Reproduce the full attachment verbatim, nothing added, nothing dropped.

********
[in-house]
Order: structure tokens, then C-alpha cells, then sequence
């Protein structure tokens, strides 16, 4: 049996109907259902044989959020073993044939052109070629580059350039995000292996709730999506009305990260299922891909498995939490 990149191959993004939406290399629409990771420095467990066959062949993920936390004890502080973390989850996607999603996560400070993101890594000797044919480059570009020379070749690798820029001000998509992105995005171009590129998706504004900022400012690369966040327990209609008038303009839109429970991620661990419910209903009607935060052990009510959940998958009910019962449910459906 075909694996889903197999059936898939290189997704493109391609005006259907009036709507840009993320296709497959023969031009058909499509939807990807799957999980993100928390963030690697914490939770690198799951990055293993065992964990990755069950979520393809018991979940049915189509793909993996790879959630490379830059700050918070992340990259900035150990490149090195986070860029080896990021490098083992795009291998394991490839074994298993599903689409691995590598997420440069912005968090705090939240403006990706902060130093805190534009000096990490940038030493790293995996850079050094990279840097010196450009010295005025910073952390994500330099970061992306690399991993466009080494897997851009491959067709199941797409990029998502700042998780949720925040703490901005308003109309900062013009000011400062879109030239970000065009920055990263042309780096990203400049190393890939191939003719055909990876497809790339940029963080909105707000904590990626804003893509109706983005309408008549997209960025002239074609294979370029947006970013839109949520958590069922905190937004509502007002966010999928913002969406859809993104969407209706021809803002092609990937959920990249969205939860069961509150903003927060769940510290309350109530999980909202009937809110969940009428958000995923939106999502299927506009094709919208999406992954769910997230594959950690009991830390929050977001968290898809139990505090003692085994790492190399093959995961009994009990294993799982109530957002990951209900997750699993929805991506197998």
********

[in-house]
Order: structure tokens, then C-alpha cells, then sequence
């Protein structure tokens, strides 16, 4: 049996109907259902044989959020073993044939052109070629580059350039995000292996709730999506009305990260299922891909498995939490 990149191959993004939406290399629409990771420095467990066959062949993920936390004890502080973390989850996607999603996560400070993101890594000797044919480059570009020379070749690798820029001000998509992105995005171009590129998706504004900022400012690369966040327990209609008038303009839109429970991620661990419910209903009607935060052990009510959940998958009910019962449910459906 075909694996889903197999059936898939290189997704493109391609005006259907009036709507840009993320296709497959023969031009058909499509939807990807799957999980993100928390963030690697914490939770690198799951990055293993065992964990990755069950979520393809018991979940049915189509793909993996790879959630490379830059700050918070992340990259900035150990490149090195986070860029080896990021490098083992795009291998394991490839074994298993599903689409691995590598997420440069912005968090705090939240403006990706902060130093805190534009000096990490940038030493790293995996850079050094990279840097010196450009010295005025910073952390994500330099970061992306690399991993466009080494897997851009491959067709199941797409990029998502700042998780949720925040703490901005308003109309900062013009000011400062879109030239970000065009920055990263042309780096990203400049190393890939191939003719055909990876497809790339940029963080909105707000904590990626804003893509109706983005309408008549997209960025002239074609294979370029947006970013839109949520958590069922905190937004509502007002966010999928913002969406859809993104969407209706021809803002092609990937959920990249969205939860069961509150903003927060769940510290309350109530999980909202009937809110969940009428958000995923939106999502299927506009094709919208999406992954769910997230594959950690009991830390929050977001968290898809139990505090003692085994790492190399093959995961009994009990294993799982109530957002990951209900997750699993929805991506197998």